Investigating EVPs and talking to the dead

Investigating EVPs and talking to the dead

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Is there life after death?

Some say yes, there is and they can prove it, using something called an EVP or electronic voice phenomenon.  And there are investigators right here in Arizona who claim these recordings allow them to hear from the dead.

"That's really the one way you can communicate with what may be in the location," said Lori Marshall, Vice President and coo-founder of The Arizona Paranormal Research Society.

"An EVP.. electronic voice phenomenon is when you capture and record a voice from nowhere," said Frank Madrid, President and co-founder of The Arizona Paranormal Research Society.

Lori and Frank, along with other members of T.Az.P.R.S. investigate the unknown and they do it free of charge.

"It's really just whoever needs our help," said Lori, who adds that often an investigation turns into weeks of work and results can be startling.

"That's my favorite part of the whole paranormal investigation thing is getting that recording that makes you jump in the air.. wow -- did you hear that, you know," said Frank.

EVPs are recorded using digital recorders.  Investigators place the devices, then walk away, or sit quietly as they ask questions.

"We ask very deliberate questions so we will say what do you like better, steak or chicken?" said Marshall.  "So if something comes back and says steak, you know that wasn't a car driving by, it wasn't a dog barking -- that was an intelligent answer to a specific question."

Voices from beyond the grave are not heard by investigators at the time the recordings are made.  But they are discovered when the tapes are heard on playback.

"We don't hear this stuff when it's being recorded.. not at all.  The only time we hear it is when we play it back again," said Frank.

The group recorded an EVP during an investigation of the Grand Hotel in Jerome.

"This one says I am right here.. they are trying to get our attention," said Frank.

On another recording, two investigators are talking in a nearby room during a residential investigation in Tucson.  They never heard a child screaming until they played back the tape.

"Now that would make me jump up and see what's wrong with the kid," said Frank.

But the two women heard nothing at the time the recording was made.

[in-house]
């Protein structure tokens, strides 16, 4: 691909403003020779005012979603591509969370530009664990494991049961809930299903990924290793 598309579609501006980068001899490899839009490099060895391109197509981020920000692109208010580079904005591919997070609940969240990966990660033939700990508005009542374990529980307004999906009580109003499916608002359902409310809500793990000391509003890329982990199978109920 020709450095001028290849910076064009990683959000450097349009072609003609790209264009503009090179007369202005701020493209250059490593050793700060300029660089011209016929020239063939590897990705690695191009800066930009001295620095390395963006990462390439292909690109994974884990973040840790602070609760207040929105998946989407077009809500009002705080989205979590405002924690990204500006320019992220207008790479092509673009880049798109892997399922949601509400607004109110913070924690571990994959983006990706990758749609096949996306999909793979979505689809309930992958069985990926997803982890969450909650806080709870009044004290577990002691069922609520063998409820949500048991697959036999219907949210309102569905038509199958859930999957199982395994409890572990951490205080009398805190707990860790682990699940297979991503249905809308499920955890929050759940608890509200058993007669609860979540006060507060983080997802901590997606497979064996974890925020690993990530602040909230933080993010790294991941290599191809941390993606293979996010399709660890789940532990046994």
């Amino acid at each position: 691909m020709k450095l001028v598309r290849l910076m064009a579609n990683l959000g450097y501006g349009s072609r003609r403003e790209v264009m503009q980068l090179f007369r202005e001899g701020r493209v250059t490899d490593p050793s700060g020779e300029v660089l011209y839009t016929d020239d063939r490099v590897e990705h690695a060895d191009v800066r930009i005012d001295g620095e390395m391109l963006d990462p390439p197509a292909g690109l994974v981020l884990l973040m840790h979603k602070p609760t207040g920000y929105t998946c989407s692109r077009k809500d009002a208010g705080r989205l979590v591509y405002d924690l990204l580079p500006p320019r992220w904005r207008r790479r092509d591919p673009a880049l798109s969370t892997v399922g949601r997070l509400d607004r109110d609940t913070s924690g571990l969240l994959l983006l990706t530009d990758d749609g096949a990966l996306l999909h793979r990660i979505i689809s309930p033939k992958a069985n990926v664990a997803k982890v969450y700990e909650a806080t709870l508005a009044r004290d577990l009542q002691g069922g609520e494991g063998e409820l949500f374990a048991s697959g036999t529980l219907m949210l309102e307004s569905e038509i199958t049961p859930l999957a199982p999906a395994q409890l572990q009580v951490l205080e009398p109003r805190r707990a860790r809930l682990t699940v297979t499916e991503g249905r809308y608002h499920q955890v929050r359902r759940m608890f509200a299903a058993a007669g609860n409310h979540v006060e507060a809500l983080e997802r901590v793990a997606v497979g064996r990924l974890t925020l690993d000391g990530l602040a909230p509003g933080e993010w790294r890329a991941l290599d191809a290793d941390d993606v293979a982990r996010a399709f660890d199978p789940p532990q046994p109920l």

Sometimes the recordings have to be played backward.

"It's called reverse speech," said Frank.

Listen to the recordings carefully and decide for yourself.  Is the voice from beyond the grave or static interference?

To learn more, we decided to conduct our own EVP session with our own recorders and a device that scans the entire radio spectrum.  We also enlisted the help of internationally known medium Jamie Clark.

"It becomes an instant receptor of that information whatever that might be," said Clark.  "When they do that, it's impressed upon my mind and the only difference between myself and a recorder is I am able to communicate effectively what they are showing me or telling me or making me feel."

Clark asked the questions and we recorded possible responses.  First, Clark reached out to someone he knew.

"Doctor Ireland"

EVP: "Go ahead."

Clark reached out to the late doctor Richard Ireland -- famous for his psychic abilities.

"Did we help those children that you said we helped?

EVP: "For sure."

The EVPs recorded were brief, but according to Clark, that's all some people can handle.

"The recorder is here's just the one word or a couple of words, that's it that sometimes is all the people can handle at the moment," said Clark.

The Arizona Paranormal Society even has an EVP on video tape.

"I got my camera and I'm like echo, no big deal," said Frank.

While investigating the Vulture Mine near Wickenburg.

EVP: Echo -- "Now he's dead, so am I."

"..started looking at the tape and I heard this little thing in there and I turned it up it's like oh my God," said Frank.  "And what he's saying is now he's dead.. so am I."

"I really have seen a lot of things," said Gino Madrid, an investigator with T.Az.P.R.S.  "There have been a lot of instances where I have been physically attacked."

And he doesn't think just anyone should do a paranormal investigation.

"The best way I can explain it is if someone had a wet blanket and threw it on my back."

But Gino says the society will continue to investigate sightings, strange noises, and EVPS, hoping that someday, "through our investigations, we are able to come a little bit closer to that day when maybe we can sit down and have a conversation with a spirit."

Jamie Clark -

Arizona Paranormal Research Society -

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